Articles | Volume 9, issue 5
Earth Surf. Dynam., 9, 1279–1300, 2021
https://doi.org/10.5194/esurf-9-1279-2021
Earth Surf. Dynam., 9, 1279–1300, 2021
https://doi.org/10.5194/esurf-9-1279-2021

Research article 20 Sep 2021

Research article | 20 Sep 2021

Hilltop curvature as a proxy for erosion rate: wavelets enable rapid computation and reveal systematic underestimation

William T. Struble and Joshua J. Roering

Viewed

Total article views: 1,587 (including HTML, PDF, and XML)
HTML PDF XML Total Supplement BibTeX EndNote
1,169 400 18 1,587 82 7 13
  • HTML: 1,169
  • PDF: 400
  • XML: 18
  • Total: 1,587
  • Supplement: 82
  • BibTeX: 7
  • EndNote: 13
Views and downloads (calculated since 25 May 2021)
Cumulative views and downloads (calculated since 25 May 2021)

Viewed (geographical distribution)

Total article views: 1,196 (including HTML, PDF, and XML) Thereof 1,196 with geography defined and 0 with unknown origin.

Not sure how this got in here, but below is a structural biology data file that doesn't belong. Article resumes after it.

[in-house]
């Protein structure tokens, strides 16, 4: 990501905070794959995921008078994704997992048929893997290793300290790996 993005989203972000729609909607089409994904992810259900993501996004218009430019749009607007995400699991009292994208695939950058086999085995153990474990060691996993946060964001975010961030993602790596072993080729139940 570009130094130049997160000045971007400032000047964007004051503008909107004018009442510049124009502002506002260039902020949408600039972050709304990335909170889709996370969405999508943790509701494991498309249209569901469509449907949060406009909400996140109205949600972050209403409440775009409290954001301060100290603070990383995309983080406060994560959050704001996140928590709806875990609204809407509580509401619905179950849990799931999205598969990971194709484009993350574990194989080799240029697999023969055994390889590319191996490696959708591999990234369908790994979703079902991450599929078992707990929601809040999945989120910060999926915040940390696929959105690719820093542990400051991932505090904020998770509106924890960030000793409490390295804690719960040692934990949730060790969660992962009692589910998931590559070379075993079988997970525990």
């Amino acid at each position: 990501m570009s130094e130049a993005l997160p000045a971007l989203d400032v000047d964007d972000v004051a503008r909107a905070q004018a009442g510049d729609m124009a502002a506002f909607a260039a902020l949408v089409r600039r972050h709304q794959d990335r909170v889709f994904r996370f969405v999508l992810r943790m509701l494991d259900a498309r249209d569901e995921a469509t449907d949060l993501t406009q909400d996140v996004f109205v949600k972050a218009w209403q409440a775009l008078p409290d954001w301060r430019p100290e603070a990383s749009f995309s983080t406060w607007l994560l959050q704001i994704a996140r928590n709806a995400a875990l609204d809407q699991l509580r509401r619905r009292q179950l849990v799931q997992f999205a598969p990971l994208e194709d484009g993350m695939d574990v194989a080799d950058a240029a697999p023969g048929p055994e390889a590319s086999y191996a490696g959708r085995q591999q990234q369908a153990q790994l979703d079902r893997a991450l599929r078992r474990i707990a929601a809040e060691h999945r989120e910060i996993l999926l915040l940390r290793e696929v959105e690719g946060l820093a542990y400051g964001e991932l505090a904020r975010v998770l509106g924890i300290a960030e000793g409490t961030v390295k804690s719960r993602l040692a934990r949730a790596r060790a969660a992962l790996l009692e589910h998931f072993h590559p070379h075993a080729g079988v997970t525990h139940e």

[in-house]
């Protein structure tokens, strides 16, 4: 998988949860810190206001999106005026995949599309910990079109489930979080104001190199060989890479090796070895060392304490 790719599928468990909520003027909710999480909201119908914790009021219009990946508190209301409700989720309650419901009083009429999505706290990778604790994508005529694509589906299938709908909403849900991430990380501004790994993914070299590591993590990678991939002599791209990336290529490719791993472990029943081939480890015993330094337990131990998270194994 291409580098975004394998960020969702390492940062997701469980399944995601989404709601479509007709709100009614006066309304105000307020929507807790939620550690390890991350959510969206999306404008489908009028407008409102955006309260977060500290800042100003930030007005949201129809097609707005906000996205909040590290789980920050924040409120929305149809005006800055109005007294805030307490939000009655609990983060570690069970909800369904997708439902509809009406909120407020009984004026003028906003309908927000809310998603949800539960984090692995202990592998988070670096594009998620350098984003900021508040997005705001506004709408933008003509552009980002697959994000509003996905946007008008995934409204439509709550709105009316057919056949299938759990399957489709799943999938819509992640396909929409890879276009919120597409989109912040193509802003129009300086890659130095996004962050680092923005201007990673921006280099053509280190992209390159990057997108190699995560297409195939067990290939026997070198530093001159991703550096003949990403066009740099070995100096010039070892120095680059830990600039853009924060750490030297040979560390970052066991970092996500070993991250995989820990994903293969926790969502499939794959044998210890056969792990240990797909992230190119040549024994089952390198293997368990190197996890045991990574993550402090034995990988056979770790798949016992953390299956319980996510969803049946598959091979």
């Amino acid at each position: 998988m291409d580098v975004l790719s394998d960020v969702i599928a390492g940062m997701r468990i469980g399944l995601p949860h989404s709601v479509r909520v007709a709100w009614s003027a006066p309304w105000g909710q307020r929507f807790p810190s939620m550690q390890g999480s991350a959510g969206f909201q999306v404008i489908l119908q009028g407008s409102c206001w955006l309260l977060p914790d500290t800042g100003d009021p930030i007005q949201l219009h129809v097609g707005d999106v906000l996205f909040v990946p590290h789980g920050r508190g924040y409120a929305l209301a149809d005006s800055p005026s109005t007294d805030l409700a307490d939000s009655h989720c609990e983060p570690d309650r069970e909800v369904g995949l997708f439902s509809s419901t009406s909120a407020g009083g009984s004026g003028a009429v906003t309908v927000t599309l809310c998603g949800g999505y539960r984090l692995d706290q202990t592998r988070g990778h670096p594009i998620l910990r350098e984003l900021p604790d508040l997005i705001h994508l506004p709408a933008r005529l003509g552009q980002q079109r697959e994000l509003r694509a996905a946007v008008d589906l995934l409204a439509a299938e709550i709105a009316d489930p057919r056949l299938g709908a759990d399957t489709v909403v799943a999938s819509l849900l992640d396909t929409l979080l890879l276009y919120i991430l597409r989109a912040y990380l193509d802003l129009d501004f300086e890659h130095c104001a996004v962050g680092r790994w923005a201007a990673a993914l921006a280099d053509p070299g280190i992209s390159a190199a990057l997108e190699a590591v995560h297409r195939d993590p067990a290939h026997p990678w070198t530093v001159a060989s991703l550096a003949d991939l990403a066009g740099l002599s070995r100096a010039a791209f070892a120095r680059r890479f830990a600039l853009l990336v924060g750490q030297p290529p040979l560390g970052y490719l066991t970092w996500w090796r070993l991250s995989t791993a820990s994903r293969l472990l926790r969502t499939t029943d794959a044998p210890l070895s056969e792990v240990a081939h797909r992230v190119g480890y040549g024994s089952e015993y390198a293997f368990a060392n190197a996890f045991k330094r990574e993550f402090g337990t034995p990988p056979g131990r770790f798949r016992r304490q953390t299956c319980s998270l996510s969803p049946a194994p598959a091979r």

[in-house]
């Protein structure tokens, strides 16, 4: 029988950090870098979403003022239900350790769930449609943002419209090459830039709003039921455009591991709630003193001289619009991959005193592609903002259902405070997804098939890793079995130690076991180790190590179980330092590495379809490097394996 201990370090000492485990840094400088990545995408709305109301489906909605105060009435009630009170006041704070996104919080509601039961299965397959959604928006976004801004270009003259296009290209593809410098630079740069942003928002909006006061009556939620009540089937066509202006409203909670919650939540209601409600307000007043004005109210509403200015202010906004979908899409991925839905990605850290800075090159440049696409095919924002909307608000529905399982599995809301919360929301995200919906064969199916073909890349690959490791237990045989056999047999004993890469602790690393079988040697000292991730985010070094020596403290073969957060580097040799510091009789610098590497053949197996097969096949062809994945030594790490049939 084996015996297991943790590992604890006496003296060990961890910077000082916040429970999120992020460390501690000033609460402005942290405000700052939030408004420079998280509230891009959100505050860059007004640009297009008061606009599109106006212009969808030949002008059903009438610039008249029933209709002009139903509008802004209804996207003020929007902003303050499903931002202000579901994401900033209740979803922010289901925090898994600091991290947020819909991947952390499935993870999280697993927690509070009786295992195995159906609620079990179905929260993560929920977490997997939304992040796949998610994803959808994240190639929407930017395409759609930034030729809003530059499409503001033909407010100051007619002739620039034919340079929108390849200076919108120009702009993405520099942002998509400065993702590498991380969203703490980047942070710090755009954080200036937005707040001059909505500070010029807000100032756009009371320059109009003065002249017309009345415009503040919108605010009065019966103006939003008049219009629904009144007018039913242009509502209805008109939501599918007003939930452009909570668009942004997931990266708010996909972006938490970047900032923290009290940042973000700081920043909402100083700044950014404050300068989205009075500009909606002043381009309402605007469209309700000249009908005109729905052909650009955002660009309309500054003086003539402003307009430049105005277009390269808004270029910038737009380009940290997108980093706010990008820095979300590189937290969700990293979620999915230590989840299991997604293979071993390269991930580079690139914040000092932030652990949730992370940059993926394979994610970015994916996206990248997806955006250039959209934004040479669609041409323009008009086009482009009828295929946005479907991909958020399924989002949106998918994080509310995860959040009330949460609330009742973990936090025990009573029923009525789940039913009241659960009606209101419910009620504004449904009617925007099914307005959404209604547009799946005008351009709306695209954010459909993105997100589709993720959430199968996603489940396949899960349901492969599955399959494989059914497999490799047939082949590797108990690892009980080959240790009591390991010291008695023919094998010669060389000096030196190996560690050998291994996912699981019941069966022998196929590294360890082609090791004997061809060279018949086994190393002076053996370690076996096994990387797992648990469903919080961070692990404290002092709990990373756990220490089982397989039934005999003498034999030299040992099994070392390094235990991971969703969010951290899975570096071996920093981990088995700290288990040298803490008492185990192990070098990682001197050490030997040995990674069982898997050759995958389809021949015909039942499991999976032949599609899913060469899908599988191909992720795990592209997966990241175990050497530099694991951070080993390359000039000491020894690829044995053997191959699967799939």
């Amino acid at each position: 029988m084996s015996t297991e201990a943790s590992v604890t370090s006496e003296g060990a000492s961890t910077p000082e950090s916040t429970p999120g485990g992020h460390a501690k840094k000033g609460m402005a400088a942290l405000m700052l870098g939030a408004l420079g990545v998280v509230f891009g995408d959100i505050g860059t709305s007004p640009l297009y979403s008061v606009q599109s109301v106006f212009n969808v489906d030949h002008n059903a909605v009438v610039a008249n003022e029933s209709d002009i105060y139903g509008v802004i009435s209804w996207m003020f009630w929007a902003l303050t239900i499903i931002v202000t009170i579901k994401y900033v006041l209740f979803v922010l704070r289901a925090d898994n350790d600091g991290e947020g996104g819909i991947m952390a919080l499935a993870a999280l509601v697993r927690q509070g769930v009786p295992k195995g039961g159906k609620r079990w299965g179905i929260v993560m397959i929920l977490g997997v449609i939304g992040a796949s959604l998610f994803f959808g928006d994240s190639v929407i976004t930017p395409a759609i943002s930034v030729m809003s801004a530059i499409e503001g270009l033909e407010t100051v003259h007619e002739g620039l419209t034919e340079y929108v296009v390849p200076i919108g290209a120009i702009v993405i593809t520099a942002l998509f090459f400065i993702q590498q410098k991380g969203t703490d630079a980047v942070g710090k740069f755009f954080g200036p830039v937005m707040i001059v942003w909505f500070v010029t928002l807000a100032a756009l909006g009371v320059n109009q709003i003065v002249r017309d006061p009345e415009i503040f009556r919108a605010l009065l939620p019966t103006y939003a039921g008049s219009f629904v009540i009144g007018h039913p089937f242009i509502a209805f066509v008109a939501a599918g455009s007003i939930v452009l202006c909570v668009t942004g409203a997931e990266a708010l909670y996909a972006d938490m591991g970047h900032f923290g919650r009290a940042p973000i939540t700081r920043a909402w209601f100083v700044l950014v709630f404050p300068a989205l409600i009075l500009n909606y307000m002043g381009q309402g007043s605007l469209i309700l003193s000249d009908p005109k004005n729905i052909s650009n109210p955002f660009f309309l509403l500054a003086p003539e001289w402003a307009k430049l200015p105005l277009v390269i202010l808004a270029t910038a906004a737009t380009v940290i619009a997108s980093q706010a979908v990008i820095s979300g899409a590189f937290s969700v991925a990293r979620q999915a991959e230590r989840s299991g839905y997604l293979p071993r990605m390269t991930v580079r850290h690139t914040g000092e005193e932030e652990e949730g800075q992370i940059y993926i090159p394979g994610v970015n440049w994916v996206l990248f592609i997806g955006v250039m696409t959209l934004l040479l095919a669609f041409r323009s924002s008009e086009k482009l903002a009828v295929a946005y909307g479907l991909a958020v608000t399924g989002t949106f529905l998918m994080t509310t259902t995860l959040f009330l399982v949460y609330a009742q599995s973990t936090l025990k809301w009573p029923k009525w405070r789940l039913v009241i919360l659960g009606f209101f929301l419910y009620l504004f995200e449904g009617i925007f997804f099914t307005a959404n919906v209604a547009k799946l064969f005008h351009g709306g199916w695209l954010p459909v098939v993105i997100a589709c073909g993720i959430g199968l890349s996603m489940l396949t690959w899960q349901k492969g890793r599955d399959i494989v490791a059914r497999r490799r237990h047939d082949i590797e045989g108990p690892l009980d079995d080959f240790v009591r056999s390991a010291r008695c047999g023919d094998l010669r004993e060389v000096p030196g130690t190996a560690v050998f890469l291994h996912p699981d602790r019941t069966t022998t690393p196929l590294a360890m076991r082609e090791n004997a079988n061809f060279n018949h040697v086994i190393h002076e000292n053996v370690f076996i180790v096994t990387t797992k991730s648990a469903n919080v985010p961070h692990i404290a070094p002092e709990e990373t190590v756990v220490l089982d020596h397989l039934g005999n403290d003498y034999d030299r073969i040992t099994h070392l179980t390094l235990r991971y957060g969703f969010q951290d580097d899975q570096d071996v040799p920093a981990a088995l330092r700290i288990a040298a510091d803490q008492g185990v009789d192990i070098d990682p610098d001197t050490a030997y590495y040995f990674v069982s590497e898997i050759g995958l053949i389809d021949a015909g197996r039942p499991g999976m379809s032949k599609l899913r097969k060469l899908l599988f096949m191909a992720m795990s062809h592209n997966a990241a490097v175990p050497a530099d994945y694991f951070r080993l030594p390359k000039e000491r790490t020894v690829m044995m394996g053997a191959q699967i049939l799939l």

Country # Views %
  • 1
1
 
 
 
 

Discussed (final revised paper)

Latest update: 06 Dec 2021
Download
Short summary
We used a mathematical technique known as a wavelet transform to calculate the curvature of hilltops in western Oregon, which we used to estimate erosion rate. We find that this technique operates over 1000 times faster than other techniques and produces accurate erosion rates. We additionally built artificial hillslopes to test the accuracy of curvature measurement methods. We find that at fast erosion rates, curvature is underestimated, raising questions of measurement accuracy elsewhere.